You have to treat each level of the categorical variable as a separate variable.
The simplest way to do this would be to use a single regression model, and the coefficients from that model. So if you have variable X with k levels, and y as your continuous variable, you can look at this model:
where the $\beta$s will be the average relationship between each level of the qualitative variable and the continuous variable. Keep in mind, this model has the intercept suppressed, so you get all levels. If you include an intercept, you must omit one of the levels, in which case the coefficients would be the difference between the given level and the omitted level. This is a simple way to compute the relationships and account for all the levels of the categorical variable simultaneously.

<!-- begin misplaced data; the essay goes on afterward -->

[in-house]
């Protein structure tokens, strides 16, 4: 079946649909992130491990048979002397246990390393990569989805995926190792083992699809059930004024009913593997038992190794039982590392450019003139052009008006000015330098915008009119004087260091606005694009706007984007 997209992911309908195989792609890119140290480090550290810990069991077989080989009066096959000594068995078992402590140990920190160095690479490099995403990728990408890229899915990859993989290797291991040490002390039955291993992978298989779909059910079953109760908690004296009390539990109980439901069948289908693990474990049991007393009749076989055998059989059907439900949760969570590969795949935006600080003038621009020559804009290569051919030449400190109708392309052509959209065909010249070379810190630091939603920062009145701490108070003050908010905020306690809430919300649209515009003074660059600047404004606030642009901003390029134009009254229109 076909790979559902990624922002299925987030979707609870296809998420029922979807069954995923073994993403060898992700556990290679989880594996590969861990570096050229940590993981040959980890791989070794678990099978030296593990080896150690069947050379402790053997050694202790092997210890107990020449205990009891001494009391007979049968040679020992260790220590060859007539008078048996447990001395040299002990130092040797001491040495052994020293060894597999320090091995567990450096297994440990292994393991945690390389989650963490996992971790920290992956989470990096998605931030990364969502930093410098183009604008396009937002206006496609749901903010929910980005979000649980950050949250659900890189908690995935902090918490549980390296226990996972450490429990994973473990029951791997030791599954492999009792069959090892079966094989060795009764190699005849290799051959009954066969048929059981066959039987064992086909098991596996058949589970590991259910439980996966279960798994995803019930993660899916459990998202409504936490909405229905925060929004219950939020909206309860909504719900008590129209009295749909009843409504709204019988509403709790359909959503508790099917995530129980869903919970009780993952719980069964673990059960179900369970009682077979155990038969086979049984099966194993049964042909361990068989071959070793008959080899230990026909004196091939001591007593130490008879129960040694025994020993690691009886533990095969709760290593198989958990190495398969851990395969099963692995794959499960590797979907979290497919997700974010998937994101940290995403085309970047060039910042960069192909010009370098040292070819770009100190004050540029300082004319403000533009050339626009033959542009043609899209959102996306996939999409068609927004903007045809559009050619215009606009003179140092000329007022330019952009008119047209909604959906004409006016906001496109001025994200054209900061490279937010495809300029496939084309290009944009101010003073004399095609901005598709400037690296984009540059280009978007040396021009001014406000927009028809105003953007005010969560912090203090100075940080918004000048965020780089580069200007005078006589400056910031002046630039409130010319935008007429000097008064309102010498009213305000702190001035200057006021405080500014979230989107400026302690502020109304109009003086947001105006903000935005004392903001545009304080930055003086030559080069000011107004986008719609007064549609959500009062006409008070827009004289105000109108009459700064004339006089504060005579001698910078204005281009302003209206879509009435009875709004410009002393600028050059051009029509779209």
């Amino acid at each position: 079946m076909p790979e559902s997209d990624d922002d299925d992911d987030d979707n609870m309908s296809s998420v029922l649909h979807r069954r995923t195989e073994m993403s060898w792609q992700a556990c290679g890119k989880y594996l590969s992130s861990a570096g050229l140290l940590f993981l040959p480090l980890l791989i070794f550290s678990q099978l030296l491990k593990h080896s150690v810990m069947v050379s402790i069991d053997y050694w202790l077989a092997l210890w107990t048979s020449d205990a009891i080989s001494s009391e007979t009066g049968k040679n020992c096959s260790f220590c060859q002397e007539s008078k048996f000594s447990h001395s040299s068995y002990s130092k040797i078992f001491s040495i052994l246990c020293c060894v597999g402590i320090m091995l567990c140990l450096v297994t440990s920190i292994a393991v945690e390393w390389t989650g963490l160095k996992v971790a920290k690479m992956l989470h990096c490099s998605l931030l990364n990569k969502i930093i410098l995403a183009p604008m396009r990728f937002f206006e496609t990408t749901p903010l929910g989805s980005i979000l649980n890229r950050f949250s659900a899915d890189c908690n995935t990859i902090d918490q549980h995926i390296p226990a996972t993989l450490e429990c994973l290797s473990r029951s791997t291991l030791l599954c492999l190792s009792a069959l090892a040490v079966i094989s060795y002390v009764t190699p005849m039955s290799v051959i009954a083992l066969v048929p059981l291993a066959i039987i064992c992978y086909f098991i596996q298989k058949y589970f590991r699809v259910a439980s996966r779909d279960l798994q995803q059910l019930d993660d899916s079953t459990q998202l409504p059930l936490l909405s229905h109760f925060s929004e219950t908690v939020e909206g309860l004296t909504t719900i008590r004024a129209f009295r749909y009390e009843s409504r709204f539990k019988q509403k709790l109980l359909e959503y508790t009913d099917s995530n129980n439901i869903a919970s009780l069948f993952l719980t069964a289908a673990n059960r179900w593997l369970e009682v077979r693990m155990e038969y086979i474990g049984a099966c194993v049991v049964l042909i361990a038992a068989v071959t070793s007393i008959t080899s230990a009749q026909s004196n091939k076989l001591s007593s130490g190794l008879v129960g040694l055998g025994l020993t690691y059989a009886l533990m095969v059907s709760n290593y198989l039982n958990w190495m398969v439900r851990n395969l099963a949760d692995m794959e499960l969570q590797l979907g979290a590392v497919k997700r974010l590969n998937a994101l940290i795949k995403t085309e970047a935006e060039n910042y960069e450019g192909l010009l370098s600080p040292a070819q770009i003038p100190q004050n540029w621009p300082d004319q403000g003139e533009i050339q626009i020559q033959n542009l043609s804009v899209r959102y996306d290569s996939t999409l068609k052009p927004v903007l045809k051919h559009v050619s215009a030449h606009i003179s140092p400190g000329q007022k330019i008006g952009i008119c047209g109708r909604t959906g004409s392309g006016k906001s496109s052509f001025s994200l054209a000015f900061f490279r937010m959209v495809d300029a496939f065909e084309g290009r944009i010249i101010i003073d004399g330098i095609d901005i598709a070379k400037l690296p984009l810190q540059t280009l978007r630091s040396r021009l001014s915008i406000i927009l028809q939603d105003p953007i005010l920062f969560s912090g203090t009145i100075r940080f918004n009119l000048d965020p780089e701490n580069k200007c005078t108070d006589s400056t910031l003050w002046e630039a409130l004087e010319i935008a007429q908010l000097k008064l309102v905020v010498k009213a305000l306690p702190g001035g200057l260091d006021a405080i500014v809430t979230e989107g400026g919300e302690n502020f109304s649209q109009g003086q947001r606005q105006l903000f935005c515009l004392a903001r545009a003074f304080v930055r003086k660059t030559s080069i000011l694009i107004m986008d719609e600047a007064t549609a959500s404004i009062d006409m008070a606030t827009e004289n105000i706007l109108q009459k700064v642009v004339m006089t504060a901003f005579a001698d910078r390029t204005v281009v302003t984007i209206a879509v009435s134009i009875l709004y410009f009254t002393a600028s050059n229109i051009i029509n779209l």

BTW, if you are just doing correlations, you technically want to calculate a point-biserial correlation for this- that is between a continuous variable and a binary variable. Alternatively, you could perform a simple t-test and test the difference in means. Also note that these methods assume the continuous variable is normally distributed.